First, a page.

January is a traditionally a time for new beginnings so why not take a look at your online safety behaviours too? These five resolutions are simple to do and easy to keep no matter who you are so get a ‘FRESH’ start to 2017 now!

Future proof – update everything: Over time security loop-holes can be found in operating systems and the software that runs on them. These holes need closing to keep your system and personal information safe. Here’s why:

  • The newest version of any operating system is generally the safest and best one to use as it incorporates security patches provided by the company – and it can increase the safety of older equipment
  • Every piece of software installed also needs updating to close known security holes. By updating your software it helps you to avoid falling victim to infected websites
  • New threats are always being identified, so, where possible, set your systems and software to automatically update in future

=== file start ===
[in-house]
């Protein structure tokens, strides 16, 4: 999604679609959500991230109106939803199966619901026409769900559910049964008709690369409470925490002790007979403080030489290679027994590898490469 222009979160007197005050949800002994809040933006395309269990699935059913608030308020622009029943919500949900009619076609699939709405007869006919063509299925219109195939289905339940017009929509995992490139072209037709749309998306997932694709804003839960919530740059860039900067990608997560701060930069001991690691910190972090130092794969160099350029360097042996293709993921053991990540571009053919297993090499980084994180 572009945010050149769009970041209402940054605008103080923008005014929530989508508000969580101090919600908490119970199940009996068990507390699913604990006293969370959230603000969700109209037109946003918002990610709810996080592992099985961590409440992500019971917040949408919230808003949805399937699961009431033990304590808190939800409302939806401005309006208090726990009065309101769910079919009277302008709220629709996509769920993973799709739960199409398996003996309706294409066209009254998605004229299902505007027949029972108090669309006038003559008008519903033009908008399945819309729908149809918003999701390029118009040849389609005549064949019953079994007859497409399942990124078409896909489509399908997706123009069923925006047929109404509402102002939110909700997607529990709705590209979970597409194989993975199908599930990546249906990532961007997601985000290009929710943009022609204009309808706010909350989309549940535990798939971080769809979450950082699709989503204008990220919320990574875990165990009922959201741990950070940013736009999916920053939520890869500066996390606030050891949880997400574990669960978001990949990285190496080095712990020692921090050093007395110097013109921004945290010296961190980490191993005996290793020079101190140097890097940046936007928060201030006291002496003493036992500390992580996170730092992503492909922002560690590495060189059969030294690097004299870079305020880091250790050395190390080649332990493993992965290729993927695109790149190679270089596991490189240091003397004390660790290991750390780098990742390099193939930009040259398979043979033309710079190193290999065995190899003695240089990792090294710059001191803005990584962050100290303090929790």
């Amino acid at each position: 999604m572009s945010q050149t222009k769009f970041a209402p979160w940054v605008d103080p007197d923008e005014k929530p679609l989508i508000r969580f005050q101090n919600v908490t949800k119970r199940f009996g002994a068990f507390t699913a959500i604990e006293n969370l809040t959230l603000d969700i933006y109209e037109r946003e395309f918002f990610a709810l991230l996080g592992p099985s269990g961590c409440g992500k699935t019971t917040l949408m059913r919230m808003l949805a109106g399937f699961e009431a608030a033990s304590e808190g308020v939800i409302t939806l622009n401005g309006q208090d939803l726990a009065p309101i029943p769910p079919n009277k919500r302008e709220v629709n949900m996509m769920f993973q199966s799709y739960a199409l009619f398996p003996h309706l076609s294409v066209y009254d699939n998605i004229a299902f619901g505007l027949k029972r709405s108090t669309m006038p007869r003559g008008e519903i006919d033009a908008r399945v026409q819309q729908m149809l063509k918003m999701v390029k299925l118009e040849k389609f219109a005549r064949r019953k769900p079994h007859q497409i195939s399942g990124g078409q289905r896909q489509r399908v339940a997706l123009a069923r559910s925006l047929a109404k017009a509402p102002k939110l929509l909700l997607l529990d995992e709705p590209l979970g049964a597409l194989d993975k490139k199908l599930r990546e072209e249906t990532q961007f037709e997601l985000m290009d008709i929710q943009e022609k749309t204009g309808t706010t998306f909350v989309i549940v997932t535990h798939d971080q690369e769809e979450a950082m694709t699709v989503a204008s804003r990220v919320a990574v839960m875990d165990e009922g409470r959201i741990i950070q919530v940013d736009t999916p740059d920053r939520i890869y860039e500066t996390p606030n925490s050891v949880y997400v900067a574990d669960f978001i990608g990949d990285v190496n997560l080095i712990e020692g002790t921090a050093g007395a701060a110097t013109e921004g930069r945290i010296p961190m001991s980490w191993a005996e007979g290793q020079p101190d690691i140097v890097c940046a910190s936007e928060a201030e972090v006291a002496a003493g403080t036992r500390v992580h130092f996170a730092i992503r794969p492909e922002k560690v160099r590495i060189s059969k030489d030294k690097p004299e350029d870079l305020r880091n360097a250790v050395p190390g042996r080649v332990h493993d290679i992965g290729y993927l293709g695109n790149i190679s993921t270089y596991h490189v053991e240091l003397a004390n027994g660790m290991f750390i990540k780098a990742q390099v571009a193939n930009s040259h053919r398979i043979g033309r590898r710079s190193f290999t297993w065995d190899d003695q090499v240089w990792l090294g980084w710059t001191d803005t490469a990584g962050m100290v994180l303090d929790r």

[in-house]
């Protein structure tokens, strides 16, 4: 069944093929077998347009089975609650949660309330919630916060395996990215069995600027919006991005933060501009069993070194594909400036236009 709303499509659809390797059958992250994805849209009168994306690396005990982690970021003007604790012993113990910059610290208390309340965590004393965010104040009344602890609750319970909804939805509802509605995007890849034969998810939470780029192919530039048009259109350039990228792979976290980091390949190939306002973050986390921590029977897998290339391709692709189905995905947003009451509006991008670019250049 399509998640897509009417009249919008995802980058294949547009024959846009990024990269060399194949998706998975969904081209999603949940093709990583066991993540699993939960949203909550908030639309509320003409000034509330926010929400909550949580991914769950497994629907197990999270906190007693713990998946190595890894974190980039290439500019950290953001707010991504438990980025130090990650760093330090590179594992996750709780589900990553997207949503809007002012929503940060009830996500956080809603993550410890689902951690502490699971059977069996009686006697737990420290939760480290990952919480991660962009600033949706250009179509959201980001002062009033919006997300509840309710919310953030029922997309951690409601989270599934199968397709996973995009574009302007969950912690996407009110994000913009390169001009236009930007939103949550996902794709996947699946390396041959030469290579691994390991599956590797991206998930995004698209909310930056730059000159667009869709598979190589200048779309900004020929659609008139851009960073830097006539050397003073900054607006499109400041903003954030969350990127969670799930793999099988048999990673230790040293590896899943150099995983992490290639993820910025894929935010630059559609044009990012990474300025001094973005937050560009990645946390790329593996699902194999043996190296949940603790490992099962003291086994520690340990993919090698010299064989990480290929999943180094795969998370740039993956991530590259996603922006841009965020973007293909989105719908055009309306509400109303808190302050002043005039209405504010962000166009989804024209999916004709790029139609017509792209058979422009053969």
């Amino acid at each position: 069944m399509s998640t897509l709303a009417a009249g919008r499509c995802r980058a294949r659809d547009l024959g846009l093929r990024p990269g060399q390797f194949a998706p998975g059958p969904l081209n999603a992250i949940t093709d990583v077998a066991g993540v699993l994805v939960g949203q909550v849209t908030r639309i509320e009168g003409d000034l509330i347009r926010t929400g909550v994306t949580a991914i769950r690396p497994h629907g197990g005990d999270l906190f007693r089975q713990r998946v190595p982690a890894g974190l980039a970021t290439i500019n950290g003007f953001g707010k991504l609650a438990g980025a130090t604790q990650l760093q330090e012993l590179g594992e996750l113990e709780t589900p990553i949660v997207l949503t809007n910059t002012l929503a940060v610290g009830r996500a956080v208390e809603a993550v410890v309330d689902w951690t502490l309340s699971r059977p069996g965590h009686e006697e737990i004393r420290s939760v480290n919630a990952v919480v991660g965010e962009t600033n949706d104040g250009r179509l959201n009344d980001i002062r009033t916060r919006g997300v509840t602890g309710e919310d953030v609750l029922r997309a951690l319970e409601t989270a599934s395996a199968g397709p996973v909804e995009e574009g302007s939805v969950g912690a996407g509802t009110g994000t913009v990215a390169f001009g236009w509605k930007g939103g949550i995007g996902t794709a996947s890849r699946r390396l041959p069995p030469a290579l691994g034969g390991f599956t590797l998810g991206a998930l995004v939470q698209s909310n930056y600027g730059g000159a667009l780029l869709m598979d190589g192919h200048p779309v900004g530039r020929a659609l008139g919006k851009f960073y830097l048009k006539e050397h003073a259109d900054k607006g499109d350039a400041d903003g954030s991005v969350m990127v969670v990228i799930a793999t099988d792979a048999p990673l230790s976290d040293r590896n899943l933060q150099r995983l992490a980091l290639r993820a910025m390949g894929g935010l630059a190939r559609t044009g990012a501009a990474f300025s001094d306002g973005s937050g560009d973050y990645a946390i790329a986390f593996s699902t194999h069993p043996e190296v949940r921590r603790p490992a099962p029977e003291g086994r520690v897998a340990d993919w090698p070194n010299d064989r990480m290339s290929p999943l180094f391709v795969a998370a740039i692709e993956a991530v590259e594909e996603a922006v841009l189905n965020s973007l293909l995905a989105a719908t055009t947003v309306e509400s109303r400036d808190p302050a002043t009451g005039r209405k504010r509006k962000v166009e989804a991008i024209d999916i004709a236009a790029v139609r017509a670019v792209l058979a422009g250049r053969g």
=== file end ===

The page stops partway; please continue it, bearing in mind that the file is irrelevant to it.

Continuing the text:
Review the amount of personal information you share online: Once you send an image or post information online, you lose total control of where it ends up or how it is shared. Check out our advice on how to improve your online privacy now.

Exercise caution opening emails and attachments from unknown sources: Scams succeed because they look like the real thing and catch you off guard when you’re not expecting it.

Start changing all your account passwords regularly: A strong password helps protect your information from your banking details to your email to your favourite online shopping sites which is why it’s important to change it. Find out more about good passwords now.

Have a data backup routine and stick to it: Hard disks fail, viruses, stolen devices or a natural disaster may see you lose your photos, business information or important data which is why it’s important to backup your data regularly. The best way to back up your data is to:

  • Plan for the worst case scenario – no matter how unlikely that may seem
  • Regularly backup your data and consider keeping multiple copies made over time
  • Encrypt or password protect your backups to ensure privacy
  • Store your backups ‘offsite’ or in different locations to spread the risk
  • Restore some data occasionally to ensure your backups work